Discovering the secrets of chromosomes

For the first time in the world, last year a chromosome (the third of its sixteen) of a simple living being (bread yeast) was completely invented, determining its 182 genes, with its functions. When the other fifteen chromosomes sequenced with about 6,800 genes, all the secrets of yeast will be revealed.

For two years, 147 researchers worked in 35 European laboratories to sequence the third yeast chromosome (i.e., Saccharomyces cerevisiae). For the first time in the world they know all the bases of a chromosome.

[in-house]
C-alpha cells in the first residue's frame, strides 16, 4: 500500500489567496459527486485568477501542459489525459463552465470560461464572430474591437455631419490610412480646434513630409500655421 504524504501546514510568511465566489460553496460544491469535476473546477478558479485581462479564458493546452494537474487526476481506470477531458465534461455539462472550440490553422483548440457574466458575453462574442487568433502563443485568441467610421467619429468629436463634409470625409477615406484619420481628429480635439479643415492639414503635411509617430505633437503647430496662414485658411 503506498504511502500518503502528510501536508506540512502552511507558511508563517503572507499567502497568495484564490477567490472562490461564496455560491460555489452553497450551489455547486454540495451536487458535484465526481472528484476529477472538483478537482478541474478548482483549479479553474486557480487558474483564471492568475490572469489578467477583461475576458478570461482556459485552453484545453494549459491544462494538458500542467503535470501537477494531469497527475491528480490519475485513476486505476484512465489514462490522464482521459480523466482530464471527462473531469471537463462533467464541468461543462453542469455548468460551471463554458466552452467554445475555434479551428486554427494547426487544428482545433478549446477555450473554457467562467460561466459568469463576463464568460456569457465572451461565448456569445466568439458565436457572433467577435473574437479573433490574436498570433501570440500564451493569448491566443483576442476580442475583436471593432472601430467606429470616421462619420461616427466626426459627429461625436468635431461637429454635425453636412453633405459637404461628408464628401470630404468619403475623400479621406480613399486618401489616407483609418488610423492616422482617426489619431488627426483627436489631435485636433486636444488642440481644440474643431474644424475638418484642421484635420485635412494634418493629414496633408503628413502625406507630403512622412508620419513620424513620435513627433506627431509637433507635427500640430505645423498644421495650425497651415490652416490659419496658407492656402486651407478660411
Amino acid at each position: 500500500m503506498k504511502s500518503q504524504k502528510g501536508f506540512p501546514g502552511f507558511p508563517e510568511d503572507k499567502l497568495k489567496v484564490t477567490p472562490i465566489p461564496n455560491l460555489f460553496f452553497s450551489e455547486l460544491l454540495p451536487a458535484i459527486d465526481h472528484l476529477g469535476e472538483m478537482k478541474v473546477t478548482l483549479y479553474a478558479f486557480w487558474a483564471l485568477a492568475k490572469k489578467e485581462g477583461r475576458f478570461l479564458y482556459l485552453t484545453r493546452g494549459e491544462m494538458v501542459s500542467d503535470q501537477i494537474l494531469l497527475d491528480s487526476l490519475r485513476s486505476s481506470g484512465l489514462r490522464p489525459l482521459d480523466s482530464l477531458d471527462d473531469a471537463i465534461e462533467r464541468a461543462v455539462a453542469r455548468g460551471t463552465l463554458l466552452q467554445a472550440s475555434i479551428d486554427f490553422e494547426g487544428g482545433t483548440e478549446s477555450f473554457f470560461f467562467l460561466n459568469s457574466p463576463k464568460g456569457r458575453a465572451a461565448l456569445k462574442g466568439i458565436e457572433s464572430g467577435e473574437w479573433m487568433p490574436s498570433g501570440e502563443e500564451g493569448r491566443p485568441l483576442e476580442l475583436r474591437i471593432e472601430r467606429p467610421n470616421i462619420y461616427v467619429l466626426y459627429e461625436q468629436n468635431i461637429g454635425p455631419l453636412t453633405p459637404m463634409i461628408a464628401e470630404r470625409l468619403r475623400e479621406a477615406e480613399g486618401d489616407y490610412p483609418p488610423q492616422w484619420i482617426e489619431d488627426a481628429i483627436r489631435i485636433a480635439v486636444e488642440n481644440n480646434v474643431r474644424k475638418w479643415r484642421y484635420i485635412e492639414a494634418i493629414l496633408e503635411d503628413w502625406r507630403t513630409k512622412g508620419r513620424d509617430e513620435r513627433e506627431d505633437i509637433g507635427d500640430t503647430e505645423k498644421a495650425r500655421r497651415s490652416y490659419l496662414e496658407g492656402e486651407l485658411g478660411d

Genome of bread yeast

It has sixteen chromosomes and here they are shown separated by electrophoresis. It contains a total of 13.612.00 nucleotides. It is observed that the third sequenced chromosome so far is one of the smallest.

Why did they choose this yeast to perform such an important study? This yeast, which has served for thousands of years to make bread, can serve as an example to all plants and animals around the world. In its genetic heritage there are also genes of insects, plants and human beings. However, since only the third of the 16 yeast chromosomes has been clarified, we hope that we still have many surprises. It is possible to find the insulin gene (which regulates the rate of sugar in the blood) or that produces cancer. Is not man the human being who has all the genes of this microscopic fungus and also his own?